Faculty and students honor seniors


Julia Van Lare

An Arlington family displays a yard sign to honor their senior. The plan to distribute the signs was devised by the administration after seeing the idea implemented for other schools in Arlington.

The COVID-19 pandemic has led to the cancelation of all in-person senior events this spring, including graduation, prom and senior experience. This loss has left many seniors disappointed and grieving. Despite the restrictions, however, students and faculty have both worked to create opportunities for seniors to stay connected and engaged.
“While [we] might be social distancing, you don’t have to completely cut yourself off from your friends and your community,” senior Kaiya Mitchell said. “Especially because it is our last year here, it’s still important for us to have time together. Whether it’s just seeing where your friends are going to college or remembering a fun moment, [staying connected helps] get you out of the sadness that can be part of this isolation.”
One of the ways seniors have interacted with each other is through the Instagram account @wl20mems. This account, started by the Student Government Association (SGA) and Student Council Association (SCA) and run in part by Mitchell, posts seniors’ college decisions and memories from their experience at the school.
“It started out with videos of Mr. Gillis playing music during GP, or people on their first day in the senior lot, or just random things like that,” Mitchell said. “Then, T.C. Williams started doing an account for Decision Day, so we decided to convert our Instagram to that. Now, we’re doing little announcements for everyone.”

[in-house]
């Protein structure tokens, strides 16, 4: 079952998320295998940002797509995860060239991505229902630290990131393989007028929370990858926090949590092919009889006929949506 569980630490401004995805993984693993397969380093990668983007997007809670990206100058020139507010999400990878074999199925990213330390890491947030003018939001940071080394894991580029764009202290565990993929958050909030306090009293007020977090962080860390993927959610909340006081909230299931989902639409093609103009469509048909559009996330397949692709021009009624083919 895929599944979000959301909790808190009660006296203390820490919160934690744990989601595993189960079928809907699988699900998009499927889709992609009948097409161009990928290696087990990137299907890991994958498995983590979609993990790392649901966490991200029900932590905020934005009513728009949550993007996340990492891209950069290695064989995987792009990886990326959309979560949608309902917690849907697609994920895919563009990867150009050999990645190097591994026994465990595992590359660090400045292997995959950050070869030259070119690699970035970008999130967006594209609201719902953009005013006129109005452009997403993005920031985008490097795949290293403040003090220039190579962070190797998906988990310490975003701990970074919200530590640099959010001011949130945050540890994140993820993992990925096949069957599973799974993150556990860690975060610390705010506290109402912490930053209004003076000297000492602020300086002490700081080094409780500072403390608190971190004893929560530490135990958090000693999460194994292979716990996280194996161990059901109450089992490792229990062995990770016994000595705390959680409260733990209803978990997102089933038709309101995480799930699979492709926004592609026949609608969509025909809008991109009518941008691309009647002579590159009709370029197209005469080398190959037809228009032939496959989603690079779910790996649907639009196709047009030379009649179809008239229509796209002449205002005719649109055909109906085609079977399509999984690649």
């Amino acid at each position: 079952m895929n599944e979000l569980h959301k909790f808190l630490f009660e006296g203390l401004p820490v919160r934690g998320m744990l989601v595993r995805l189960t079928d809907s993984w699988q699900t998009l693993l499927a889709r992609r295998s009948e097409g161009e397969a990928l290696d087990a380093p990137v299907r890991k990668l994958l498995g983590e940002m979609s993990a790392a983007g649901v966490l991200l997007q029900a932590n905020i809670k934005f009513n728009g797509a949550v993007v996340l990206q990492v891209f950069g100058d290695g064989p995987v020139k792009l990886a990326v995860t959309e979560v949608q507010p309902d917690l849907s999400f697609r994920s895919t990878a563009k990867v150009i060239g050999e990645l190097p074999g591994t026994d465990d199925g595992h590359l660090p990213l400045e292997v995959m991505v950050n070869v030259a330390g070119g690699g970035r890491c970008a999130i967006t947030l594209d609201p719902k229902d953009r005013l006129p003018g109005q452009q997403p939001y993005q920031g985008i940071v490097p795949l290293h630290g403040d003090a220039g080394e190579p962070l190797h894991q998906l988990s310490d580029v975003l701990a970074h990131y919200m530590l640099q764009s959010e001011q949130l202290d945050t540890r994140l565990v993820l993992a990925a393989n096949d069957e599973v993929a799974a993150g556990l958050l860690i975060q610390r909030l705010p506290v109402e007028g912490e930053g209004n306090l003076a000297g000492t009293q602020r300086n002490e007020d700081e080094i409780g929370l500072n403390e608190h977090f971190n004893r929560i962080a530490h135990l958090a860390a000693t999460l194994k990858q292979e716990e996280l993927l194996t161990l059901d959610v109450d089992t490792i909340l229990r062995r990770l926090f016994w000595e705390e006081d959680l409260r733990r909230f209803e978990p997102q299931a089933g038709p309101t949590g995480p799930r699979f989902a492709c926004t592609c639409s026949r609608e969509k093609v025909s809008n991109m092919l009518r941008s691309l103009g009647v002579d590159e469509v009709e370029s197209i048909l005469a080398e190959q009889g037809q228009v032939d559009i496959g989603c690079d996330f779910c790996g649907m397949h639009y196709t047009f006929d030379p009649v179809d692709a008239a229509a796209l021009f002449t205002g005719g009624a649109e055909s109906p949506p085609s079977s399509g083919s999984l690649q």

@wl20mems currently has 390 followers and 101 posts. Mitchell says she was surprised by the rate at which the account grew, but is inspired by the engagement and activity.
“The account is growing and we want it to keep growing,” Michell said. “[We encourage] people to keep submitting. They [can] just direct message (DM) us a picture of them, in college gear or in their cap and gown, and then where they’re going to school and what their major is. It’s totally fine if they’re undeclared or undecided.”
The administration has been working on ways to honor seniors as well, starting by placing lawn signs celebrating their graduation by their houses, and, recently, delivering caps and gowns to students.
“We did the yard signs, that was one of the first things that we did, just kind of a tangible way to let seniors know that we’re thinking of you, and we haven’t forgotten you,” Assistant Principal Ms. Claire Peters said.
While graduation cannot take place in person, Ms. Peters said it will include the normal aspects of graduation: speeches from a faculty member, a student, Dr. Robertson and the superintendent. Furthermore, it will include a video comprised of pictures of seniors in caps and gowns. Even with these plans, however, Ms. Peters said the in-person event is impossible to replace.
“The things we’ve done have recognized individual seniors, but it’s not really replacing the feeling of, ‘I want to be with the other seniors, too,’” Ms. Peters said. “That’s been the thing that we haven’t been able to replace and do anything for.”
Senior picnic, the day seniors normally have graduation practice, is a chance for seniors to get their senior gifts, sign yearbooks and participate in fun activities such as moon bounces. This year, Mitchell said it may be moved to either August 10 or 11, depending on restrictions on mass gatherings. It may also include a graduation ceremony.
“[The picnic is] a final goodbye to everyone before graduation, and kind of a goodbye to the school, too,” Mitchell said. “It is going to be a yearbook-signing activity fair and [a chance to] hang out with your friends at Quincy Park.”
If that event is not able to happen, the graduation ceremony may be moved to December, when students are at home from college for break.
“I hope that they know that everybody feels for them,” Ms. Peters said. “Even if we’re not able to recognize them with these big events, we are so proud of them. We want to recognize that this is truly a difficult time, and it is okay to be struggling with emotions related to that. We know they are going to do great things in the future.”